Prime Minister Jacinda Ardern says the Government’s Child Poverty Reduction Bill, unveiled Tuesday afternoon, will ensure New Zealand becomes “the best place in the world to be a child.”
The Bill is a framework for measuring and targeting child poverty and will set in law four primary and six supplementary measurements.
The Bill does not set targets, but instead establishes primary measures targets will be set against. Future and present governments will be required to set the targets to reduce child poverty.
Primary measures include low income before housing cost – below 50% of median income, low income after housing costs set at 50% of median income.
Material hardship, using the European Union’s standard threshold, and a persistence measure will also be monitored.
Statistics NZ will be required to produce independent reports on all 10 of the primary and supplementary measures of child poverty.
As well as this, current and future governments will be required to publish a report showing the progress made in meeting targets on budget day, as well as explaining how the budget will reduce child poverty.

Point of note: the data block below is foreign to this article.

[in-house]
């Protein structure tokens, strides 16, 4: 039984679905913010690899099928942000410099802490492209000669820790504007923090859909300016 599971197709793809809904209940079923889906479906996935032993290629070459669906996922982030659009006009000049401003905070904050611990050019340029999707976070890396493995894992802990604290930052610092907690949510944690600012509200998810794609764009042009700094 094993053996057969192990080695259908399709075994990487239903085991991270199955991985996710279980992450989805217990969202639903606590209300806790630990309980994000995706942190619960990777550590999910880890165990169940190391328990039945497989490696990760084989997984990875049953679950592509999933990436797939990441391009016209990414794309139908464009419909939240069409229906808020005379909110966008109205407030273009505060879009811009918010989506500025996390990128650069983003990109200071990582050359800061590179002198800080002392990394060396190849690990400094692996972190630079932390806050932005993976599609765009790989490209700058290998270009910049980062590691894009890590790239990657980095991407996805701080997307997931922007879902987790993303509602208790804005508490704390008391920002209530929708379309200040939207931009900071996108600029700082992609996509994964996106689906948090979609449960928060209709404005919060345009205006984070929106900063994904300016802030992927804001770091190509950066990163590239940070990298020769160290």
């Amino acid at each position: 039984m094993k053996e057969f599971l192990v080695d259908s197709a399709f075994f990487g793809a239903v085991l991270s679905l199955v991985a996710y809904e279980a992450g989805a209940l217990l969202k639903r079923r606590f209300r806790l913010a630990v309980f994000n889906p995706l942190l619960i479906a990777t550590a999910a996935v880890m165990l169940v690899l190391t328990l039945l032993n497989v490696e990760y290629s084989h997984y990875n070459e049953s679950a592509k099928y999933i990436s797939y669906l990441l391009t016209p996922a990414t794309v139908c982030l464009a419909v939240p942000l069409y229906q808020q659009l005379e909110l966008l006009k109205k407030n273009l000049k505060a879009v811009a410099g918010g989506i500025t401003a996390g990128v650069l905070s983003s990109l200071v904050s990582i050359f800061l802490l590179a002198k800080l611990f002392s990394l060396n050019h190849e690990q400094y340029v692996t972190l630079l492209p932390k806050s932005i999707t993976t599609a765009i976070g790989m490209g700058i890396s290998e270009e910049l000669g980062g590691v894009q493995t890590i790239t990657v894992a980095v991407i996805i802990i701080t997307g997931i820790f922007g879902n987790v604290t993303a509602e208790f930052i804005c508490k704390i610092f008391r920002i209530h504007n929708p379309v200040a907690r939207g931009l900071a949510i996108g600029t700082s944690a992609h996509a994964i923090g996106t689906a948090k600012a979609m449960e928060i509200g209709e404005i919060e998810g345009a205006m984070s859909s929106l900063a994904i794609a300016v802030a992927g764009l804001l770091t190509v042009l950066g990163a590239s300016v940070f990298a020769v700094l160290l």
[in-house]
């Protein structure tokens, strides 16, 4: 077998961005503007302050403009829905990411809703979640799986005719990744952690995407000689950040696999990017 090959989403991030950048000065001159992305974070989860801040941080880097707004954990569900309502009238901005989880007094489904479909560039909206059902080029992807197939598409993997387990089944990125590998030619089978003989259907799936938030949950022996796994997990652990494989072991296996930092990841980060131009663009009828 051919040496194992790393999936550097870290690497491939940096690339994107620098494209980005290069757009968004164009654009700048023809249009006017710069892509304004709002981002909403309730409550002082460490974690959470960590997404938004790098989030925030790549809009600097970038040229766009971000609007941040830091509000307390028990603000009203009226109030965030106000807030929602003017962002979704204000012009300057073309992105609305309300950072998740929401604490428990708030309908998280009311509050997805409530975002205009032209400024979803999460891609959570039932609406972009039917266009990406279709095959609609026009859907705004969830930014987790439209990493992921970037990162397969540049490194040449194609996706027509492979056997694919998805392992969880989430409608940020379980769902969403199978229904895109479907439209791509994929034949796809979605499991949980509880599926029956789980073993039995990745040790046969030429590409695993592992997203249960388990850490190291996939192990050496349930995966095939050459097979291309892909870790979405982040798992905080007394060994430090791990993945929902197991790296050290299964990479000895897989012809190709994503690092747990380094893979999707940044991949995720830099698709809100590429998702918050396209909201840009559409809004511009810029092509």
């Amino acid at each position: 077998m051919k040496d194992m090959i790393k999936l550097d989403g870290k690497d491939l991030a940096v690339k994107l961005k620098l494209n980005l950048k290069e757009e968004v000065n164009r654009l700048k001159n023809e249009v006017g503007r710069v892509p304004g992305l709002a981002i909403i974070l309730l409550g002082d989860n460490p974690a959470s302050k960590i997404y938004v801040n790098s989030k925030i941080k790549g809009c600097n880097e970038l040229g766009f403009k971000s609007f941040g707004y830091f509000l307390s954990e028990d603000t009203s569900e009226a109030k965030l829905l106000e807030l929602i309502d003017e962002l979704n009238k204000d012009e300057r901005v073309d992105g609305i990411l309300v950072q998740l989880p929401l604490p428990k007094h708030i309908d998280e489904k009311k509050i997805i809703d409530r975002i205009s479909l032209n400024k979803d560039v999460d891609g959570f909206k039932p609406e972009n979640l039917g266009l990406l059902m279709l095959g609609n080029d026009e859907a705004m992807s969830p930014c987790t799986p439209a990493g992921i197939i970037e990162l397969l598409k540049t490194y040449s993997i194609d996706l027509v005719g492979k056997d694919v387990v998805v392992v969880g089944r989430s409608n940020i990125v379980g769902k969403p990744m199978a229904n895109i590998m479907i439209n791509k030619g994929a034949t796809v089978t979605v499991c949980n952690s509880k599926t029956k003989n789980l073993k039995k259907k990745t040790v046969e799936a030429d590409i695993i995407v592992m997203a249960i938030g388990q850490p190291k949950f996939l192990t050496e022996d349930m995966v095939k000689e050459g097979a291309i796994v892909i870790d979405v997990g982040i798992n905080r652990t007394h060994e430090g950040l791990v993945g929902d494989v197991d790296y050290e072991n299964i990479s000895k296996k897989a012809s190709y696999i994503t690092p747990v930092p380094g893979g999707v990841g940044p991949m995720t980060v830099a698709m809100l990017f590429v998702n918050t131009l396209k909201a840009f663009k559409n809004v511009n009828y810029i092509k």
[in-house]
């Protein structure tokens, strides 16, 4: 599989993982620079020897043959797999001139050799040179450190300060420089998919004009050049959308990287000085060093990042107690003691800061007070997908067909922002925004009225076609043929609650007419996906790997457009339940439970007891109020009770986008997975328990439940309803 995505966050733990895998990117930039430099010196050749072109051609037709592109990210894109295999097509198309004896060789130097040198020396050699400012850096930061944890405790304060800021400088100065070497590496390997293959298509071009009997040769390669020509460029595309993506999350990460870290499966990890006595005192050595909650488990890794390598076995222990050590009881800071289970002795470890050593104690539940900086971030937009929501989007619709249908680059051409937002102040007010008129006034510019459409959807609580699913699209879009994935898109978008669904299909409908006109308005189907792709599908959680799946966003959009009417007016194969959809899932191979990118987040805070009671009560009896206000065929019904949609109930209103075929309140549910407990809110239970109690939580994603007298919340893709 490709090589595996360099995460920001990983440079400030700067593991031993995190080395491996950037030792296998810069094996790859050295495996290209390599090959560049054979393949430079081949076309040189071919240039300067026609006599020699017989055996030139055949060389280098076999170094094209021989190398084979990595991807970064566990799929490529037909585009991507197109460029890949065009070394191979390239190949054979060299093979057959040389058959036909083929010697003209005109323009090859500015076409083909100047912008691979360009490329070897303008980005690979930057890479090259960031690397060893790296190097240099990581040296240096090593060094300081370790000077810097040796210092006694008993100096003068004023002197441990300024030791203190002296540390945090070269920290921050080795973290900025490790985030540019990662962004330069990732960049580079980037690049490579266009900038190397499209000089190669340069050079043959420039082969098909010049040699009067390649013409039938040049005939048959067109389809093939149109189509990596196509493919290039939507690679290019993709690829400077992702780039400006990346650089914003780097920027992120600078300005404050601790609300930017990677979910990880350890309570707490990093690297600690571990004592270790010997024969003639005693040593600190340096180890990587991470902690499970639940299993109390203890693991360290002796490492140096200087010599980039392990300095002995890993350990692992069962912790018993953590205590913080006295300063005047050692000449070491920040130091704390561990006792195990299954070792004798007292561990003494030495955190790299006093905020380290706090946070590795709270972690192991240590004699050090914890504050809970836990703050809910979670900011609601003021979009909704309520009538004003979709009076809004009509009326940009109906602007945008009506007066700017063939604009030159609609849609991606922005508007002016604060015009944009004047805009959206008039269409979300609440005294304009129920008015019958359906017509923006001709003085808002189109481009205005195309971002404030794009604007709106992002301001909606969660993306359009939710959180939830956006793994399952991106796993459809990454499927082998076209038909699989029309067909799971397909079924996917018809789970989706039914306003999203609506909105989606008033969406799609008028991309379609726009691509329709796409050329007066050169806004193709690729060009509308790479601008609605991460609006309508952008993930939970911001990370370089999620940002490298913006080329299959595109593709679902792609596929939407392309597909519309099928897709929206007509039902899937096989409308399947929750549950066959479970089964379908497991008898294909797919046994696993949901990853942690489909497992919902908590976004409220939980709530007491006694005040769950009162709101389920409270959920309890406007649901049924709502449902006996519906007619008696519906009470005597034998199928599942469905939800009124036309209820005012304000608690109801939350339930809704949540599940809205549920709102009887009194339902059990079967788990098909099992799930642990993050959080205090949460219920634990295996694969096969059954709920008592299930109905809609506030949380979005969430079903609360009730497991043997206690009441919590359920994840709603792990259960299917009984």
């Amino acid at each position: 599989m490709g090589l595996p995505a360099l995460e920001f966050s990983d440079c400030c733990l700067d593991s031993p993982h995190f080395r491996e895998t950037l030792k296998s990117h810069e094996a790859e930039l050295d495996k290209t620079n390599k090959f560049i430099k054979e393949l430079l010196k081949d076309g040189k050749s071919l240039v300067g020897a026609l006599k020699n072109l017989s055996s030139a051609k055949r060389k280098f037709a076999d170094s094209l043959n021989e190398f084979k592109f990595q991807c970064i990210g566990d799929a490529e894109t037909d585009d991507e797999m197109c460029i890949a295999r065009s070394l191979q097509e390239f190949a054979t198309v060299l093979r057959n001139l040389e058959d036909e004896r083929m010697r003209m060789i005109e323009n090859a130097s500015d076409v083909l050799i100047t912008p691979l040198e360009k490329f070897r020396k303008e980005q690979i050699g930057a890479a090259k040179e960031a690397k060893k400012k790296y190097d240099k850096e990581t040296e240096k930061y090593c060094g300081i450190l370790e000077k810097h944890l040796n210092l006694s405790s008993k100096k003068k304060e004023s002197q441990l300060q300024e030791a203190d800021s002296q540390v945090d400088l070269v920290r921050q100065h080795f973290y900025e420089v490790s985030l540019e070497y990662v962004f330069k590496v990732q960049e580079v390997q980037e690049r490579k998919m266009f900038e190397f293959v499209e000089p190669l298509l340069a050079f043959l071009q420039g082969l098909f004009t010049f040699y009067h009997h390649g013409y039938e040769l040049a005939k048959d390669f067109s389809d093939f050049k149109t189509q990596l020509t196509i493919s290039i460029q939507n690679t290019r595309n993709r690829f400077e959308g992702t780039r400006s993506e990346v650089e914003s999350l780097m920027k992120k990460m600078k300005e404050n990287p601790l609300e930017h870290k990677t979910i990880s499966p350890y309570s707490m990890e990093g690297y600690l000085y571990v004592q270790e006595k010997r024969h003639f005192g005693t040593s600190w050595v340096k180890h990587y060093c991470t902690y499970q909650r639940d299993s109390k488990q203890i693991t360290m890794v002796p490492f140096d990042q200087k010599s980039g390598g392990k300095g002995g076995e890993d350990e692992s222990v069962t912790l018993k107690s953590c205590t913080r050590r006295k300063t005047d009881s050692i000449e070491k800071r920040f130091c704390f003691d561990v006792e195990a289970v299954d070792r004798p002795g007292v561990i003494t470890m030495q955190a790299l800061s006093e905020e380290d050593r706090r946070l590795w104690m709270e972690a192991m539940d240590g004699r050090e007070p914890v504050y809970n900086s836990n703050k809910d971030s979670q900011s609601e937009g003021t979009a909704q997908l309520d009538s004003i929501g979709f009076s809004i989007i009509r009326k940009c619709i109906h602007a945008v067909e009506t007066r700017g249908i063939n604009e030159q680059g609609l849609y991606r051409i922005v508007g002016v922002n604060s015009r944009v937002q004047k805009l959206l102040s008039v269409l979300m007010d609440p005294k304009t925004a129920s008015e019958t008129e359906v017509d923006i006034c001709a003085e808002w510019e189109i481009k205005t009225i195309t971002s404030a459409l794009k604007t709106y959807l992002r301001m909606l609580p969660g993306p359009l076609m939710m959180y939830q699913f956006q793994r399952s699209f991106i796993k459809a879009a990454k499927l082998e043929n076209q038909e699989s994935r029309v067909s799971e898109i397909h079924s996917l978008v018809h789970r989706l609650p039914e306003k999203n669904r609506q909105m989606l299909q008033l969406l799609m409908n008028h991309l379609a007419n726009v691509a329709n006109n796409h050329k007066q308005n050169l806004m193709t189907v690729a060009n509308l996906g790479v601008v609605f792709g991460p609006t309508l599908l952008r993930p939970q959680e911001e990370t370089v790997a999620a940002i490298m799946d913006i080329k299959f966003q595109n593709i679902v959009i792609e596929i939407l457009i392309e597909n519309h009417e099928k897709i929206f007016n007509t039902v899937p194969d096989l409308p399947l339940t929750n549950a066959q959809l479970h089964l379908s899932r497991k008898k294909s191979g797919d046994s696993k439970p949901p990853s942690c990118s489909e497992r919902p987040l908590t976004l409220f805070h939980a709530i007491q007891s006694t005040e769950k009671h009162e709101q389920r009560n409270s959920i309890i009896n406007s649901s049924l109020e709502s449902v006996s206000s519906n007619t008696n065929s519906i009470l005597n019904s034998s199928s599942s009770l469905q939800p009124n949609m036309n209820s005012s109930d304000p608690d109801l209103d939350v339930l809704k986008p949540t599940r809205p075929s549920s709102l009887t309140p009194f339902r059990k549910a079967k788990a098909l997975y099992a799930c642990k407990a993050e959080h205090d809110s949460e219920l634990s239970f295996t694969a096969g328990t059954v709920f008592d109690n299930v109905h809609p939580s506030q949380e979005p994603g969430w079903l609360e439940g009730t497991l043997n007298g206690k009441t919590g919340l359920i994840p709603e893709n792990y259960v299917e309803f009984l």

Governments will also be required to set 10-year targets on a defined set of measures of child poverty and periodically set and publish three-year targets.
“For too long, too many of our children have lived in poverty and hardship. Economic growth alone, while a crucial part of the solution, has not fixed this,” Prime Minister Jacinda Ardern says in a statement.
The Bill is about “building consensus on behalf of children,” she says which is why Ardern has not included individual government targets in the Bill.
“We want to leave room for each government to determine their own child poverty reduction ambition.”
The Prime Minister says between 150,000 and 290,000 children in New Zealand are living in poverty or hardship, depending on the measure used, with 80,000 in more severe hardship.
National Party leader Bill English is critical of the Bill, saying it contains “no substance to address the drivers of deprivation.”
National shares the Government’s goal of reducing child poverty, English says, but this does not require new legislation.
“The Government’s new proposals are so high level and general that they refer to no one in particular, and no one will be held responsible for any lack of progress,” he says.
“A plan that will really, truly tackle child poverty must address the drivers of social dysfunction and hold the public service accountable, not just rely on the Government’s good intentions."
Ardern says the Government will release its targets "very soon, one this week."